Bert wrote:Sometimes it is better to be silent and have people think you are dense than to speak and prove it (I am speaking about me.) but I am going to take the risk.
Asking a question should never be considered dense.
Can someone explain the reasoning and the conclusion?
Ok. I'm going to take a few liberties with linguistics, mainly by omitting some details, but nothing too shocking to professionals I hope.
First, the sounds /s/ and /z/ are, phonetically speaking, identical in all their features but one: voicing. /s/ is voiceless (i.e., your vocal cords aren't doing anything while pronouncing it) and /z/ is voiced (i.e., your vocal cords are thrumming away).
Second, in general we expect sounds that share most of their features to act similarly in similar contexts.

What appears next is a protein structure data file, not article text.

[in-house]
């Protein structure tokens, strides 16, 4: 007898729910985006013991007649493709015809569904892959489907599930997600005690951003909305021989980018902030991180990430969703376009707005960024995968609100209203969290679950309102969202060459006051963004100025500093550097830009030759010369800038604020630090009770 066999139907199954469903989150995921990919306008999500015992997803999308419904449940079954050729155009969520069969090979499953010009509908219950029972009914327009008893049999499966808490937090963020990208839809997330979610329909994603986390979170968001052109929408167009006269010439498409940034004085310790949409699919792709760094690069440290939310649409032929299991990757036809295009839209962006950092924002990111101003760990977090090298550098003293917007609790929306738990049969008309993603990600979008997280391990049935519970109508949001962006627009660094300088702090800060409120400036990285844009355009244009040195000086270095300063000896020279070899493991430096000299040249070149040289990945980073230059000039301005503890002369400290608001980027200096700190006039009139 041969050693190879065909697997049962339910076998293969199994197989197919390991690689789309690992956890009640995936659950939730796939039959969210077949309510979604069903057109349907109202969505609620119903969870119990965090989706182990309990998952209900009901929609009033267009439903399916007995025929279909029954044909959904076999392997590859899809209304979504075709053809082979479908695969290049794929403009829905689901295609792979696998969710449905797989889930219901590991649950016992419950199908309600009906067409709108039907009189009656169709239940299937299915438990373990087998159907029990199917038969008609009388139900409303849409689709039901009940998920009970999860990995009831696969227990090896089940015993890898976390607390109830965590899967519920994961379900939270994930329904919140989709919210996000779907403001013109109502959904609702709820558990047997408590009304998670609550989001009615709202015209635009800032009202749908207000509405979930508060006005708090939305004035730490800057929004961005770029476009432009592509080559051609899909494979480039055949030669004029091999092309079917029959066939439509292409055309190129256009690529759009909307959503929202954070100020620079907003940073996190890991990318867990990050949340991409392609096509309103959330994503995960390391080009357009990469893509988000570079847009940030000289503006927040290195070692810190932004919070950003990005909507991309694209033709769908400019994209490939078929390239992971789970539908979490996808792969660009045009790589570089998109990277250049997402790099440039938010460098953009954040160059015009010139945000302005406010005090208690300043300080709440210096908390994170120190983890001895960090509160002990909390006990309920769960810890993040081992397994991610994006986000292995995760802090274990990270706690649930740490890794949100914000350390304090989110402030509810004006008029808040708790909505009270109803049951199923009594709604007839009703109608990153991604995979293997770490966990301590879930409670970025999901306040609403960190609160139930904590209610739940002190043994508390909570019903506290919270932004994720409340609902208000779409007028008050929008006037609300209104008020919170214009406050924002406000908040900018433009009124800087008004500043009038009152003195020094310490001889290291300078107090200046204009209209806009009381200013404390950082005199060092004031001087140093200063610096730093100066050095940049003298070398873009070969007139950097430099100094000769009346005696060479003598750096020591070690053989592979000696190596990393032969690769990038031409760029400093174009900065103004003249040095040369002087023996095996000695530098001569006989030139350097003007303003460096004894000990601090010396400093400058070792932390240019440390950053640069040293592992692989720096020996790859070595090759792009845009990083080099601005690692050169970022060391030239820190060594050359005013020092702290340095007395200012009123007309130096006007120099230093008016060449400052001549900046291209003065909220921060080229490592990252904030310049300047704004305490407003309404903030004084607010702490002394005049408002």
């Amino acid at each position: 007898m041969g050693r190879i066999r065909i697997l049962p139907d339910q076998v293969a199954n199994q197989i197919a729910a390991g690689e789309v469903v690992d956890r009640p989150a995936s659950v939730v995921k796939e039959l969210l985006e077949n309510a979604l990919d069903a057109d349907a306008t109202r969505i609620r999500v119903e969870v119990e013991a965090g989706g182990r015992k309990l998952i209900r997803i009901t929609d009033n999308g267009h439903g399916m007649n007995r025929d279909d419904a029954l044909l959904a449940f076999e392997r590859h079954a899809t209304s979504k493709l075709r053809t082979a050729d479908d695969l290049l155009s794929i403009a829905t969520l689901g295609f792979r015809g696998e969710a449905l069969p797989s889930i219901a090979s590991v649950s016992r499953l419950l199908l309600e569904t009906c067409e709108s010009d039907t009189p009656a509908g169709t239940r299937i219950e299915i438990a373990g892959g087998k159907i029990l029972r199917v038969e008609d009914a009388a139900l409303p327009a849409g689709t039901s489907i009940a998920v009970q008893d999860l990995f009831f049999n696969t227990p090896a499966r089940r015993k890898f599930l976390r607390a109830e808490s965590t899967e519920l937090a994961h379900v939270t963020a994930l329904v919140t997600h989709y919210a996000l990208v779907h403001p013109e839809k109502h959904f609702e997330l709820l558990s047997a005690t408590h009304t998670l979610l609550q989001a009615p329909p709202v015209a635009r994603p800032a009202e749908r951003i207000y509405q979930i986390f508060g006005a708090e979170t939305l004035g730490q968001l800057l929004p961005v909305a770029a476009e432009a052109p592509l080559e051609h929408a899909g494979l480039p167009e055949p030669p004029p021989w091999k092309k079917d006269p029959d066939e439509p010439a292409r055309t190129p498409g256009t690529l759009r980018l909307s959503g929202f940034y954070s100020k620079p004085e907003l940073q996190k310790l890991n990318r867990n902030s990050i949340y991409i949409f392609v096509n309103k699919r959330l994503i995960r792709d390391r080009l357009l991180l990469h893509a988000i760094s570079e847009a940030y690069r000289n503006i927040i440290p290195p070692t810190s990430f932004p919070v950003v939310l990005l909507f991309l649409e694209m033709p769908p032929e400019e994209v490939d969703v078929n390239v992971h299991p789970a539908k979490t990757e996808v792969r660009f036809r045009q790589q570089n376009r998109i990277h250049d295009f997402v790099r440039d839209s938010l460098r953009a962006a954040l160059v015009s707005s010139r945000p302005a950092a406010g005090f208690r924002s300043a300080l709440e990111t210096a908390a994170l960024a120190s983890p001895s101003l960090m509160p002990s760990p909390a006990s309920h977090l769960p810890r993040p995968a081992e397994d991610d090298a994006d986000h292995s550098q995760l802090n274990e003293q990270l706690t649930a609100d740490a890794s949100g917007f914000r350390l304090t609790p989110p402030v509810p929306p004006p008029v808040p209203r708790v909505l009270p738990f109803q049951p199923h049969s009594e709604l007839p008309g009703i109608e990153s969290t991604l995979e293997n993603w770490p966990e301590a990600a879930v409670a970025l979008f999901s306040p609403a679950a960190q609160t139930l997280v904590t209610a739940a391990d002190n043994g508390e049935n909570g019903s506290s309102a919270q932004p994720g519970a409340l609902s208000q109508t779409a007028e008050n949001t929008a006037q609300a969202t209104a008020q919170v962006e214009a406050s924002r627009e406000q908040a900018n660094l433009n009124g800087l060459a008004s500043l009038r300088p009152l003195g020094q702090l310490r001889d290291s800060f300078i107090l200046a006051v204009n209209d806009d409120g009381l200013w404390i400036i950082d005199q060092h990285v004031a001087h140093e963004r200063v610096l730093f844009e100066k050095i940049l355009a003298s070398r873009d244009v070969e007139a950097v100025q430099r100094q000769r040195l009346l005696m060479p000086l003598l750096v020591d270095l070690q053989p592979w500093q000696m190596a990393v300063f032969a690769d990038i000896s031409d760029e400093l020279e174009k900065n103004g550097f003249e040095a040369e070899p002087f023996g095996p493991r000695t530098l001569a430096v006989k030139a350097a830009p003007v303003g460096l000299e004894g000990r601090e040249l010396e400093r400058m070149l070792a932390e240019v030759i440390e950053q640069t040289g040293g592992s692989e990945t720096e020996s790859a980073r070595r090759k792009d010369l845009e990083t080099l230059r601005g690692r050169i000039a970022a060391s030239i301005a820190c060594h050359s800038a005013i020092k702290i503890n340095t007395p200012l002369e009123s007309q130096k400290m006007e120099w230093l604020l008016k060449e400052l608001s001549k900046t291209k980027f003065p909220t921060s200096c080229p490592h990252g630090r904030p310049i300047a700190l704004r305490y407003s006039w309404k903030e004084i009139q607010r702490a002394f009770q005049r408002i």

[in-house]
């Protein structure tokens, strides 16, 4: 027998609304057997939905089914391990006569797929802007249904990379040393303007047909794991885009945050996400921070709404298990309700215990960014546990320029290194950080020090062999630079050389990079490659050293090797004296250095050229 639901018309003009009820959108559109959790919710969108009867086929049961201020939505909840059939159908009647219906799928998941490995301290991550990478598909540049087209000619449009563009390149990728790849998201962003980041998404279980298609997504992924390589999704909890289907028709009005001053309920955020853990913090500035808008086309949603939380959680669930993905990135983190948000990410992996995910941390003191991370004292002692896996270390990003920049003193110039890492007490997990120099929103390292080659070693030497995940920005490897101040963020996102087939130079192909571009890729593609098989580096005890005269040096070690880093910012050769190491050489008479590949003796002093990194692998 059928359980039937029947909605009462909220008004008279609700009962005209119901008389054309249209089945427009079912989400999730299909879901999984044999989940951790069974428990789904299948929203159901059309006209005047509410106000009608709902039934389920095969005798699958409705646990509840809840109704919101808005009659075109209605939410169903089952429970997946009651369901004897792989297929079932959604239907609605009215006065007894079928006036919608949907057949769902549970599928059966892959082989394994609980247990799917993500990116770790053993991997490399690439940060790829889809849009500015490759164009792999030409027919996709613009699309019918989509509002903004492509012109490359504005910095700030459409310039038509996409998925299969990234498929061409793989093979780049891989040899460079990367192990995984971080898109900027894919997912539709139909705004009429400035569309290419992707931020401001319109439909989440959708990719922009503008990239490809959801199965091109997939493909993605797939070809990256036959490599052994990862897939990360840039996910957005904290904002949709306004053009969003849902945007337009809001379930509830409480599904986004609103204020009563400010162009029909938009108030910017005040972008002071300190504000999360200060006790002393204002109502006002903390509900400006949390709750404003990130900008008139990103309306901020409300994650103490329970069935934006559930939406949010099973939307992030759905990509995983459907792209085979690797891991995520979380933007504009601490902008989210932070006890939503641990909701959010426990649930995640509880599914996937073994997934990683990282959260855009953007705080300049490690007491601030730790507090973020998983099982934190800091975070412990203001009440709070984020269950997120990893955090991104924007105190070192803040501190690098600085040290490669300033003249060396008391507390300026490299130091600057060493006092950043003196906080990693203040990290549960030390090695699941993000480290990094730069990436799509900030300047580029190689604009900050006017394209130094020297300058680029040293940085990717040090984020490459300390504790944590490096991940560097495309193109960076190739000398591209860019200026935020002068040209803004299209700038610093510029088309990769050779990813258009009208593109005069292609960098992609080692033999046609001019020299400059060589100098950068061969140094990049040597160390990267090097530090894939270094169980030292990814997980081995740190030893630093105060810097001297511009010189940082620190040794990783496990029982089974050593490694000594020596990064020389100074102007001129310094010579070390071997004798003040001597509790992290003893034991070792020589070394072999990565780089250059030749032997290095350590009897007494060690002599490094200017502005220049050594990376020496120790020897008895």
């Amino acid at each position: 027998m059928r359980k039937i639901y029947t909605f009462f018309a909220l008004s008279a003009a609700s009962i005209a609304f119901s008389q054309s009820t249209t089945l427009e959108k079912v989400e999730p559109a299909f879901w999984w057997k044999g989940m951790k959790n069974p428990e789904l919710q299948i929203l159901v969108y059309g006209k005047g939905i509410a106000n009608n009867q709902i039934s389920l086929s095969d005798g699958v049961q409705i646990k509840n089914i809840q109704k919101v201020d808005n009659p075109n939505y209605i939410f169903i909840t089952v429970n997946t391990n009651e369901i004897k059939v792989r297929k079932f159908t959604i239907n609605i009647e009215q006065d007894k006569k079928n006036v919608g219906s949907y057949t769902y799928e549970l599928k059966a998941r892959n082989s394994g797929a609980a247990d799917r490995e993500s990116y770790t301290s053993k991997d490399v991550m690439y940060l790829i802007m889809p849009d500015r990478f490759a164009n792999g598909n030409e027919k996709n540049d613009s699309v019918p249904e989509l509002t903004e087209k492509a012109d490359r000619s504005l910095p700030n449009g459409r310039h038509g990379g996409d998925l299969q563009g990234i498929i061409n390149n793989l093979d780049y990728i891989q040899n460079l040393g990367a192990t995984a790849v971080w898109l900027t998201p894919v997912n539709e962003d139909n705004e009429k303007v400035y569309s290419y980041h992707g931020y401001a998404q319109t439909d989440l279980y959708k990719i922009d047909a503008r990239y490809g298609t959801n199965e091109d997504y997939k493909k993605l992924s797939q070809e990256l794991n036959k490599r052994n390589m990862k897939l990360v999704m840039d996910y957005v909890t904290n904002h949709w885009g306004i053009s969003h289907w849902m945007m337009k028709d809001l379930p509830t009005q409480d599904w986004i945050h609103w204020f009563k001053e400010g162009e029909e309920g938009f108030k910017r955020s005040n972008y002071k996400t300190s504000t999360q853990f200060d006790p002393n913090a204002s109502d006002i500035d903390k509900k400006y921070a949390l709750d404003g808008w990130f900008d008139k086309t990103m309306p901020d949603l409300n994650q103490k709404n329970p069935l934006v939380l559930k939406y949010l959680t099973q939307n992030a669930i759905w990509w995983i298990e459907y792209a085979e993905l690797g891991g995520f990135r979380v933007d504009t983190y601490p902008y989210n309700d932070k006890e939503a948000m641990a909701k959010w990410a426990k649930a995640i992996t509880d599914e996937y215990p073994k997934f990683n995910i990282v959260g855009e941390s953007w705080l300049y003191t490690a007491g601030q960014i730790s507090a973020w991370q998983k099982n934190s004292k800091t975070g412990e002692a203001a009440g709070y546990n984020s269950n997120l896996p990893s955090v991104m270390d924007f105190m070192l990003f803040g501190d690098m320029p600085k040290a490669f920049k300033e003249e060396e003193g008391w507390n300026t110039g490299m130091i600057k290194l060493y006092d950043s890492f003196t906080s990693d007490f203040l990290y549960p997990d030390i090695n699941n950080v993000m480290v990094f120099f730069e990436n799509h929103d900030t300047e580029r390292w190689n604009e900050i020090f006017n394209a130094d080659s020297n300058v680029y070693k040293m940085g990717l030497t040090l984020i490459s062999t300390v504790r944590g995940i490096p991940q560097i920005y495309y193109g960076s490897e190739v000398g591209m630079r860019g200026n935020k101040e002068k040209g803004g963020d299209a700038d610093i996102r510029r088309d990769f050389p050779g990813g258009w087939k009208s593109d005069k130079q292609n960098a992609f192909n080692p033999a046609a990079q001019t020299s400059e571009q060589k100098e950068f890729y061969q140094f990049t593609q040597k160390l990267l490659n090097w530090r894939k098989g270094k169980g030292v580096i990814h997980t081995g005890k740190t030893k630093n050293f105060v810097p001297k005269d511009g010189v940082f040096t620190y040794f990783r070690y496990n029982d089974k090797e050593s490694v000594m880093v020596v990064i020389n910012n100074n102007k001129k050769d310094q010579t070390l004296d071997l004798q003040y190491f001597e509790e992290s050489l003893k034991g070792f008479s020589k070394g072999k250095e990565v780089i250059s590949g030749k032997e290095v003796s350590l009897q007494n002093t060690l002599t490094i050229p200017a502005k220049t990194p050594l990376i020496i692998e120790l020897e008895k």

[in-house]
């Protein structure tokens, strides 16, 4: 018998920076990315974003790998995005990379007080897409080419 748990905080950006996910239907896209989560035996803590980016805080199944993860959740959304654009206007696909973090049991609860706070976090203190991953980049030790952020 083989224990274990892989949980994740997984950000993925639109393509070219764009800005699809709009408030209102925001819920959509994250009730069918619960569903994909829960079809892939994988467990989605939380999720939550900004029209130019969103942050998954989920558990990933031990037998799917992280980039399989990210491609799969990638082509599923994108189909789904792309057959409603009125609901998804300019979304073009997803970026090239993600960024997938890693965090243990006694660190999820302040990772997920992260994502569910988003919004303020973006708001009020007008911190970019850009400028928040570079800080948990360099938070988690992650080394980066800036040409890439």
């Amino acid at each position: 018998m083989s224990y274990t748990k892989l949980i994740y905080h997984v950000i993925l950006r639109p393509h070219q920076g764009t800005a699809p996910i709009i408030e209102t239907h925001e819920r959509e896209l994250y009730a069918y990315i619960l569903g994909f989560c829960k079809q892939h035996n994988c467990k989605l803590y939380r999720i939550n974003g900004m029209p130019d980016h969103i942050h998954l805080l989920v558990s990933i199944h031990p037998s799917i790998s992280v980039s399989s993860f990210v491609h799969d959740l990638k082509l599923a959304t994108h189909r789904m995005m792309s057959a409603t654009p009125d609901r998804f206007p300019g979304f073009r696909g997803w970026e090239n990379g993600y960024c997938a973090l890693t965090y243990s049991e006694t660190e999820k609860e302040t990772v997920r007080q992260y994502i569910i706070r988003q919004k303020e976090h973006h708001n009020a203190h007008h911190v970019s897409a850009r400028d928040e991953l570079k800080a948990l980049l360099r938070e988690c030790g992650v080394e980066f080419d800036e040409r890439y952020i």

Third, most of the Greek dialects had a strong aversion to nasals (Î½, Î¼
) and sibilants (Ïƒ
) combining into a cluster anywhere. The first element of the would-be illegal cluster disappeared, with different dialects responding differently to the removal.
Fourth, when Ïƒá½»Î½ compounds with words starting with a dental stop (Î´, Ï„, Î¸
), the nu
stays put. However, when Ïƒá½»Î½ compounds with a word starting in Ïƒ- the nu
is obliterated, as the third point requires.
were /dz/, we would expect the nu
of Ïƒá½»Î½ in compounds to remain in compounds like *ÏƒÏ…Î½-Î¶Î·Ï„á½³Ï‰
. Since the nu
actually disappears (ÏƒÏ…Î¶Î·Ï„á½³Ï‰
), and the only other place nu
is subject to such prejudice is before the sibilant /s/, we conclude that the cluster of sounds in Î¶
starts with the sound most like /s/, namely /z/, leaving /zd/ for the cluster.
Also, how was the Zeta pronounced in Koine and how is it pronounced in Modern?
Both Allen (Vox Graeca
) and Palmer (The Greek Language
) put the change in the late 300s (i.e., 320s), with a probable intermediate [zz] stage. I don't have a chart at hand â€” why oh why is Horrocks out of print?! â€” but I'd be very surprised if Î¶
weren't just /z/ by the time the NT was written. In Modern it's /z/.